Watching Neutrons Flow

Like water, neutrons seek their own level, and watching how they flow may teach us about how the chemical elements were made.

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Collisions of nuclei with more neutrons (blue) than protons (red) produced extremely deformed shapes with uneven distribution of neutrons. The flow of the excess neutrons is observed as the deformed system evolves and breaks apart.

The Science

Gases are easy to compress, not so liquids and solids. How much the volume of something changes under pressure, and how much it heats up when compressed, are described by its equation of state.  Nuclei can also be compressed. The nuclear equation of state describes how hard it is to squeeze a nucleus, how hot it gets when you squeeze it, and how both of these change when more neutrons are added to the nucleus. Large numbers of excess neutrons can be added to nuclei in certain types of stellar explosions or in the extreme environment of a neutron star. Understanding how the resulting neutron-rich matter behaves is an active area of investigation. Researchers at the Texas A&M University Cyclotron Institute used a new technique, equilibration chronometry, to monitor the transfer of excess neutrons over time. The transfer happens in less than a zeptosecond (10-21 second). Scientists took a series of “snapshots” that show the neutrons flowing from a small region of high concentration and expanding into a larger area of lower concentration.

The Impact

The nuclear equation of state is a stunning example of the connections that exist between vastly different aspects of science. The equation links the behavior of the nuclei of atoms to astrophysical extremes. A more accurate equation of state could provide new answers about stars and the formation of chemical elements.


By colliding 70Zn projectiles moving at one quarter the speed of light with stationary 70Zn nuclei, nuclear physics researchers at Texas A&M University created extremely deformed nuclei. Specifically, these elongated shapes had a smaller end that is neutron rich and a larger end that is relatively neutron poor. These deformed nuclei were spinning as they broke into two fragments, and the decay occurred before one full rotation was reached. By measuring the rotation rate, the final orientation of the two resulting fragments provides a measure of the time scale of the decay, which is less than 5x10-22 seconds on average. Before these two fragments part ways, the excess neutrons from the neutron-rich end migrate toward the relatively neutron-poor end. This equilibration ceases when the deformed nucleus breaks in two. The neutron excesses of the two fragments are initially far from each other, and approach each other exponentially as a function of time.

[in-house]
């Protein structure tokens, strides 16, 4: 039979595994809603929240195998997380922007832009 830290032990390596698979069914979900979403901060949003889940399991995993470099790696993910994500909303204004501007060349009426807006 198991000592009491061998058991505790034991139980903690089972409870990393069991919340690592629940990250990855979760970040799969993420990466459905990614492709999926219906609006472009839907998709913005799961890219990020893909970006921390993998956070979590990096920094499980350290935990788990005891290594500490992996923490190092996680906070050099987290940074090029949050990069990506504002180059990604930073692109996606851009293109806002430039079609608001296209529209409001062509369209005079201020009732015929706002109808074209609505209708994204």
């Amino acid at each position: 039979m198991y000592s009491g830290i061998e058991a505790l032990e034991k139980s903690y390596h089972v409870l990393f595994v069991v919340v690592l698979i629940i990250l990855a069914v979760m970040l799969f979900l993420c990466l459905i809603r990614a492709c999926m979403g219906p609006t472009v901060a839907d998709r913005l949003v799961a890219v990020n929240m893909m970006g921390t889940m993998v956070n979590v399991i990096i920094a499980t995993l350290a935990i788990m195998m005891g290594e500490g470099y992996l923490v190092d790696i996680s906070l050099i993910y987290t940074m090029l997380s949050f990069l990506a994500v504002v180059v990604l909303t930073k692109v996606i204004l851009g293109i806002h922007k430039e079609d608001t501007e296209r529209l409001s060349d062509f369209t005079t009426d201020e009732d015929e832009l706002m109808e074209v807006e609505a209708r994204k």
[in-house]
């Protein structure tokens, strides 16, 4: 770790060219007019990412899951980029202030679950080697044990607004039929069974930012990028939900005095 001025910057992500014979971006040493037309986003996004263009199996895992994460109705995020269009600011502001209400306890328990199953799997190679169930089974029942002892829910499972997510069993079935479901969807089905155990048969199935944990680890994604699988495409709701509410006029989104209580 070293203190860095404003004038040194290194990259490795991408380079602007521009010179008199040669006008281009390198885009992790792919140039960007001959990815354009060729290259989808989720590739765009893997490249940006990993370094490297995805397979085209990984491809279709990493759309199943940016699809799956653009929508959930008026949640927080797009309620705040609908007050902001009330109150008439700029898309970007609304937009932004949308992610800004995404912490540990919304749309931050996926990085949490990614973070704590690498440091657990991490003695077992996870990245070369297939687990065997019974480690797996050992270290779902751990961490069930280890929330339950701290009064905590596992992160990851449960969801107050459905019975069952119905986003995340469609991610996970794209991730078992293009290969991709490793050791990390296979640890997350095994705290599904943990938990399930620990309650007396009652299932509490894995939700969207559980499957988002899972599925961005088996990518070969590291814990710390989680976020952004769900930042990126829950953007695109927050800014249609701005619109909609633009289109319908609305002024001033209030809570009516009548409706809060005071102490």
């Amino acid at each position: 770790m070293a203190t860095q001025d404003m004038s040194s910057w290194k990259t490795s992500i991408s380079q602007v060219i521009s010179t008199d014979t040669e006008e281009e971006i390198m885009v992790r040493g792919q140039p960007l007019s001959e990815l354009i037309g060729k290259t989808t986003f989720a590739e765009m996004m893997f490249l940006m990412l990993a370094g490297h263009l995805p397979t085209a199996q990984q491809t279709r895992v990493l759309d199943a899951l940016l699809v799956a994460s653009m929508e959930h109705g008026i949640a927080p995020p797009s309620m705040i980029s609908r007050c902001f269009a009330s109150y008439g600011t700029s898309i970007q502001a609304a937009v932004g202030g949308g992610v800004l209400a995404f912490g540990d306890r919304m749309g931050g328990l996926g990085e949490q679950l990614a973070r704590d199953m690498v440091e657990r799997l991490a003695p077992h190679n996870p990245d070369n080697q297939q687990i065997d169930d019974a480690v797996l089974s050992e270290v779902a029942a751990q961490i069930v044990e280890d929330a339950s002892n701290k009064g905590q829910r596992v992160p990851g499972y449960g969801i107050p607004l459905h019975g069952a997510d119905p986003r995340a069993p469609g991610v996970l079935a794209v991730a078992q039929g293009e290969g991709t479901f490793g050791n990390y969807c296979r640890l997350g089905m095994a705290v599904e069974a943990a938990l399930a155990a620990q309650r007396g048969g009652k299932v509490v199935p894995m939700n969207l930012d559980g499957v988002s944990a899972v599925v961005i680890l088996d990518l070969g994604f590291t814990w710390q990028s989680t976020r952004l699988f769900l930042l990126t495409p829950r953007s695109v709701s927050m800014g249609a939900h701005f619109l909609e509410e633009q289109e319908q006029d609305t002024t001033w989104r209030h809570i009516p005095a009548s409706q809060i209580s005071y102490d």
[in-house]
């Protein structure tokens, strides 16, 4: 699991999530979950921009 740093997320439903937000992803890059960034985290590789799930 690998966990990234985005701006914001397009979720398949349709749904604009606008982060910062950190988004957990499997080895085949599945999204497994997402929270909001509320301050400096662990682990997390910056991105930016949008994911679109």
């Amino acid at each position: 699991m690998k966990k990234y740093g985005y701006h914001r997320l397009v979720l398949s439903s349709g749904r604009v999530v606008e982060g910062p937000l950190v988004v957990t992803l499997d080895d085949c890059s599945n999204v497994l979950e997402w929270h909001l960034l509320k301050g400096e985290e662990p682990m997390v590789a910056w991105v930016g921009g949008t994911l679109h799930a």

Alan B. McIntosh
Texas A&M University


The U.S. Department of Energy, Office of Science, Office of Nuclear Physics (NP), and the Welch Foundation funded this research.


A. Jedele, A.B. McIntosh, K. Hagel, M. Huang, L. Heilborn, Z. Kohley, L.W. May, E. McCleskey, M. Youngs, A. Zarrella, and S.J. Yennello, “Characterizing neutron-proton equilibration in nuclear reactions with subzeptosecond resolutionExternal link.” Physical Review Letters 118, 062501 (2017). [DOI: 10.1103/PhysRevLett.118.062501]

Related Links

Texas A&M University: Cyclotron InstituteExternal link 

Highlight Categories

Program: NP

Performer/Facility: University

Last modified: 1/25/2018 4:57:44 PM